Atlases of surgery, as a class, are similar to those glossy volumes that adorn coffee tables. They look beautiful, are well conceived and meticulously printed, but are seldom looked at.
This atlas is filled with well-printed and mostly well-photographed pictures of the technical details of standard cardiac operations. The experienced surgeon will skim quickly through the book, approving of some techniques, disapproving of others. Overall, he will probably learn little to make him change his methods. Nor would he go to this book to find out how to do some uncommon operation, preferring to use an original descriptive source. The junior physician beginning cardiac surgery, for whom this book has been written, would find this visual approach useful and more true to life, although not always as clear, as live drawings. But he is also likely to learn as much by assisting at a single operation.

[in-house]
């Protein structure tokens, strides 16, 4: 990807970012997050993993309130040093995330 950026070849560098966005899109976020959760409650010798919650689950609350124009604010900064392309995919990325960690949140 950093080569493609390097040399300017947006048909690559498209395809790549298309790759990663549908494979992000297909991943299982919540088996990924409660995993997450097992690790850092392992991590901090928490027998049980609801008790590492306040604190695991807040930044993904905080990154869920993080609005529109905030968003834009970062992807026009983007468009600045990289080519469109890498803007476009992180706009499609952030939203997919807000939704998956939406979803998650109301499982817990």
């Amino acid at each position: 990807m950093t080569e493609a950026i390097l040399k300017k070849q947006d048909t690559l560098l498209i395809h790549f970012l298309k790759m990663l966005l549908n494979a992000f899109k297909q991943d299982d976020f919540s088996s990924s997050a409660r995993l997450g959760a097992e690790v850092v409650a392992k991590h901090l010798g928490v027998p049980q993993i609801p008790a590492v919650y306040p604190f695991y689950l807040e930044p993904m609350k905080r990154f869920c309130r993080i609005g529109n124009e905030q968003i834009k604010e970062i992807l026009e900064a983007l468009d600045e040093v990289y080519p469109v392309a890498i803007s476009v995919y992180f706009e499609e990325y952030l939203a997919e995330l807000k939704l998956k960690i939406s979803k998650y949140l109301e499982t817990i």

The persons most likely